More honesty and accountability, but also more cyber and physical crime. Over time I’d expect our reactions to move towards the centre, with people becoming more aware of the dangers of over-sharing or placing information in certain formats or channels. Equally, calls for transparency will settle somewhere that’s realistic and practical and benefits the needs of all concerned.
One of the great things about digitalisation is that material can be personalised by users, often to the needs of a single individual. This can mean customising content generally or it might mean the customisation of content based upon precisely where someone is at a particular moment (i.e. locational services). However, there is a darker side to this. If we all, increasingly, live inside personalised bubbles of information, there’s a danger that we will become less tolerant of others, because we will not have our views or ideas challenged. A culture based on ‘me’ isn’t good for empathy or understanding of others.
More satisfaction and enjoyment on one level, but more selfish behaviour and intolerance on another, at least until society’s values and legislation catch up with the new technology.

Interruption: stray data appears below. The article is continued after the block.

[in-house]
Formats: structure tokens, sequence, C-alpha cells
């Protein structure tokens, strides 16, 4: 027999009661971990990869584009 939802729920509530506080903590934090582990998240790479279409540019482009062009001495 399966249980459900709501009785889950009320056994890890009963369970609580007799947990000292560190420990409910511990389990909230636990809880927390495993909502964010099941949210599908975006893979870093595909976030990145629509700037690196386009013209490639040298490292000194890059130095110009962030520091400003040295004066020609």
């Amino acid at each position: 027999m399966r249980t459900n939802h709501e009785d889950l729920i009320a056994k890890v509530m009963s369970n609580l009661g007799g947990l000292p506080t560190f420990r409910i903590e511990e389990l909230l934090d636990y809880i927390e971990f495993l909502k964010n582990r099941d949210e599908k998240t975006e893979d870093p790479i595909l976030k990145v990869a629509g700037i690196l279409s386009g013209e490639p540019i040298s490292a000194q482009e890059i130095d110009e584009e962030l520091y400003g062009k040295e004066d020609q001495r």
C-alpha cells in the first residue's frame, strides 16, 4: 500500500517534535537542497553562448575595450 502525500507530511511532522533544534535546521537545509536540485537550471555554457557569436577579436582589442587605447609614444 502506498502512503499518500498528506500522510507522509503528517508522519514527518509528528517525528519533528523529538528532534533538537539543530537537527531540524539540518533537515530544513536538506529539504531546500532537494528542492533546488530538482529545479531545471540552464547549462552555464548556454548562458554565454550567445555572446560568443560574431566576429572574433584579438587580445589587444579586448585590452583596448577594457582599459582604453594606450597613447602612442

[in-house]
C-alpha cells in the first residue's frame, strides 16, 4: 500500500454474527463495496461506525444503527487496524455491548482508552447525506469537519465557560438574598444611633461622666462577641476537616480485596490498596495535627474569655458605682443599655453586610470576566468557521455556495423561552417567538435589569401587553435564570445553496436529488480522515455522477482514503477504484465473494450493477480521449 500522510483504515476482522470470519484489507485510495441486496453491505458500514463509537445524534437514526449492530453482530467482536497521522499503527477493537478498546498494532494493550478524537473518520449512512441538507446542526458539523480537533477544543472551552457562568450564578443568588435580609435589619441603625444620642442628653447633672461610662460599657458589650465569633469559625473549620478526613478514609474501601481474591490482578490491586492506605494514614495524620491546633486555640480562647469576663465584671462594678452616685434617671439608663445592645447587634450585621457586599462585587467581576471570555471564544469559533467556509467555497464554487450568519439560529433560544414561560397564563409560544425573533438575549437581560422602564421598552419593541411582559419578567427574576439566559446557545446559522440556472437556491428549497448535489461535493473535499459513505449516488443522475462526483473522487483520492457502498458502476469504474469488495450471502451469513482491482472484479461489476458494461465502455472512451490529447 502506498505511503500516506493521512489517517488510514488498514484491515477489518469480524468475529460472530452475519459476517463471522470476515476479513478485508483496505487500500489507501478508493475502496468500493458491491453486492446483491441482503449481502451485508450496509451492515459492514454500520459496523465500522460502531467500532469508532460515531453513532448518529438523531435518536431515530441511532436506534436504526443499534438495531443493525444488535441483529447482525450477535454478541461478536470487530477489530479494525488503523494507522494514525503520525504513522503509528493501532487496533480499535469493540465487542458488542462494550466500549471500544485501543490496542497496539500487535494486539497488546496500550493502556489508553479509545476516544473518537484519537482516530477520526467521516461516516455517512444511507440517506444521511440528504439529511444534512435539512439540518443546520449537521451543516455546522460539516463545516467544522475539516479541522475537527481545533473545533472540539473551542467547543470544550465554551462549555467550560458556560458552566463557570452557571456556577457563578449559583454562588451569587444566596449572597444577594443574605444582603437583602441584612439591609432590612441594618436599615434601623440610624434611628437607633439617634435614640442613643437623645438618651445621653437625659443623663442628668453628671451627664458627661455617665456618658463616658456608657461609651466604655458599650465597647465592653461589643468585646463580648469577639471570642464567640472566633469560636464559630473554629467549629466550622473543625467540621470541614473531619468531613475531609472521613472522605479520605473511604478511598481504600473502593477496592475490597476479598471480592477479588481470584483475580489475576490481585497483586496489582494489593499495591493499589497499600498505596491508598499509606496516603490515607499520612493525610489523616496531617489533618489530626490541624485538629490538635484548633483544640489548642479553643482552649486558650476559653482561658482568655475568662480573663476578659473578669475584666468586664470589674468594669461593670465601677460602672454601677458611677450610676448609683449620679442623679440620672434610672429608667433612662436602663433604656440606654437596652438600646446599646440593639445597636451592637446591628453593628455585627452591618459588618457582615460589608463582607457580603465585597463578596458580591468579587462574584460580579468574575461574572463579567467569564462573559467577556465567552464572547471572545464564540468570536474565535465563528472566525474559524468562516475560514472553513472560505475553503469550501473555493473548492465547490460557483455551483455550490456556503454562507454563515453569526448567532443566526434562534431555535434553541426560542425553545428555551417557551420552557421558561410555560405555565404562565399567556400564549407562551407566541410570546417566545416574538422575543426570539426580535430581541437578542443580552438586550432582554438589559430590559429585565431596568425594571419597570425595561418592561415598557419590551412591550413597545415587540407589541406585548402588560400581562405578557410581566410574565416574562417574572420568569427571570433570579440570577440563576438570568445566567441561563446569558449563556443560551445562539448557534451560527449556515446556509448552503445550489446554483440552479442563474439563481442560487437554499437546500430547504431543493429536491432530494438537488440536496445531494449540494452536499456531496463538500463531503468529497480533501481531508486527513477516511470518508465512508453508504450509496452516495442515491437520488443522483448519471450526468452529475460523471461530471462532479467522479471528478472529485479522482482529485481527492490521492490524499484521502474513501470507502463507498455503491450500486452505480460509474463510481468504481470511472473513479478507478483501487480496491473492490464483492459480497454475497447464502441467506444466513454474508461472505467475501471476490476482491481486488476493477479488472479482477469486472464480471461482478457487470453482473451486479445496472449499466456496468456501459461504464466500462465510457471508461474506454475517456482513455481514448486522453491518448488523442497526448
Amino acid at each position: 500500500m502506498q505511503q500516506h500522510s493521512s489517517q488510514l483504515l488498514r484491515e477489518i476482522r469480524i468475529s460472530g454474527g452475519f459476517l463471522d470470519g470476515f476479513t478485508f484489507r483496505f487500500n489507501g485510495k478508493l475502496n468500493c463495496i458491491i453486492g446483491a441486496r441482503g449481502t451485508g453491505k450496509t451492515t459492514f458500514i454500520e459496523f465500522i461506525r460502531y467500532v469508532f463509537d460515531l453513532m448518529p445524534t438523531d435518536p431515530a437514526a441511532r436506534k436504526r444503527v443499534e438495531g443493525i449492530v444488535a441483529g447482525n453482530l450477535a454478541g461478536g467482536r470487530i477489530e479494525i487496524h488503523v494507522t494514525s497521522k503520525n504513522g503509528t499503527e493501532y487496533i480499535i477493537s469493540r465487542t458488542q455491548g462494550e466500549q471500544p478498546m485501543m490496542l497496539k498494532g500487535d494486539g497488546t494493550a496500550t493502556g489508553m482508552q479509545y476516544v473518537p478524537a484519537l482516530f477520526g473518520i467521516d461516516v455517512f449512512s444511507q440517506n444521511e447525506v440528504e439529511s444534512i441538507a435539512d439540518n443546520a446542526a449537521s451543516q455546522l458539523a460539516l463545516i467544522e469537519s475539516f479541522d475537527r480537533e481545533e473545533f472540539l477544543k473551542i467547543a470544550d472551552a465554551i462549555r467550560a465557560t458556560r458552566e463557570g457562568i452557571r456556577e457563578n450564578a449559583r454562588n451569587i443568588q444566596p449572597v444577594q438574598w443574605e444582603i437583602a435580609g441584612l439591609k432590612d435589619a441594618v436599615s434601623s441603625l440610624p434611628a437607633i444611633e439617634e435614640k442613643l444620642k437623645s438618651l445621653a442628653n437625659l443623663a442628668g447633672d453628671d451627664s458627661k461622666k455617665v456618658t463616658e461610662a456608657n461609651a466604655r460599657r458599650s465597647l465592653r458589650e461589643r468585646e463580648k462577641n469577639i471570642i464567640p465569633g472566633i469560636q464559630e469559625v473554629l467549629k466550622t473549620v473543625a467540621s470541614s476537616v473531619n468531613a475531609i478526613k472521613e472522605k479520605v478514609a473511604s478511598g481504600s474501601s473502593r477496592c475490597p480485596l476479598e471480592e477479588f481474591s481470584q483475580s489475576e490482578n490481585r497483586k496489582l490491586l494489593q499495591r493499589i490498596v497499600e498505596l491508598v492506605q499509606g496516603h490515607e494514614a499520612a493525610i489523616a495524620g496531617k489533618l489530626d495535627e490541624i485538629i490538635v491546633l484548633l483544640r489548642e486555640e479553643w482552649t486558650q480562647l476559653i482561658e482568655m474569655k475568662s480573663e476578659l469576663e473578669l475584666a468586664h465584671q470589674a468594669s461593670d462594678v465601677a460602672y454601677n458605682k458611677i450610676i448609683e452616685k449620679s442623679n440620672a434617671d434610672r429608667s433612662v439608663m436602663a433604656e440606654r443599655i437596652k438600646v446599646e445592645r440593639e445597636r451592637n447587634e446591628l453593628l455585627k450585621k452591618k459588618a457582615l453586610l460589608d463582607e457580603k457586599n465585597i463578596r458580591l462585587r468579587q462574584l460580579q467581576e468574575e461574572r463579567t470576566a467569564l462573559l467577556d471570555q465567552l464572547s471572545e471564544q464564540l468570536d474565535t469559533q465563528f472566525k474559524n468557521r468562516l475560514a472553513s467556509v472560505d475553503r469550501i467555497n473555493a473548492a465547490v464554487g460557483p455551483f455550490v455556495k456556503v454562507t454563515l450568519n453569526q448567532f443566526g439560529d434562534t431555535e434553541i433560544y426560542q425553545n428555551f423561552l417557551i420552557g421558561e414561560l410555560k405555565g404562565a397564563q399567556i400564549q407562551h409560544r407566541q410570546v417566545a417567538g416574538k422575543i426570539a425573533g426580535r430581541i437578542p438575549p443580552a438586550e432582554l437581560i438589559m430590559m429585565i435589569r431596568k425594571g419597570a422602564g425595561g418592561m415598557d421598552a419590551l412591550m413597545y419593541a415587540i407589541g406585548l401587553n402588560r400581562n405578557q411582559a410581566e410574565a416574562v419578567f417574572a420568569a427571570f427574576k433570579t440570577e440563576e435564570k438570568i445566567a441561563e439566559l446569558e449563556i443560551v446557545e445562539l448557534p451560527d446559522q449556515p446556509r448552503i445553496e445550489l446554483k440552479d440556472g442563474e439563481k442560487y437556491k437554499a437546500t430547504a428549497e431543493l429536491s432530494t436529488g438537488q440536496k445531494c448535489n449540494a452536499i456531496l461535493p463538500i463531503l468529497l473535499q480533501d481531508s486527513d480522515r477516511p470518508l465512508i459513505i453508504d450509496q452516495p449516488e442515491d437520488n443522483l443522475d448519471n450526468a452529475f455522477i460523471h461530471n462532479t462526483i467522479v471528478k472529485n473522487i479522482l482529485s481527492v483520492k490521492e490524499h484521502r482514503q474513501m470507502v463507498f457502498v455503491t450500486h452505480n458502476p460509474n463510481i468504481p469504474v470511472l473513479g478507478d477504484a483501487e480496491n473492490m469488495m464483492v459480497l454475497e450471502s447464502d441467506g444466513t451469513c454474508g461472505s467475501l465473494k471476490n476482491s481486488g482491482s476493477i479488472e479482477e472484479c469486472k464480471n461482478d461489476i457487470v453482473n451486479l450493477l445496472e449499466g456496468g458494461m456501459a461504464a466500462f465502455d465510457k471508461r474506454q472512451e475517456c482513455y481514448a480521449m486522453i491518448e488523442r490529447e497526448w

7) Collaboration & Ownership
On one level, digital culture seems to be driving people apart, fuelling both isolation, passivity and self-importance. On another level, connectivity is bringing people together and is driving creativity and cooperation. We now, arguably, have a greater understanding of what’s going on much further away and we are more aware of the problems facing the world. Connectivity also means that it’s easier to find like-minded individuals and it appears that we are discovering that things we once assumed needed to be owned by in individual can in fact be shared by all, once we find something, or someone, we can trust. (i.e. Zipcar and iCloud being early examples of collaborative consumption and dematerialisation).
A realisation that none of us are as smart as all of us, a shift away from individual ownership towards shared or collaborative consumption and experiences.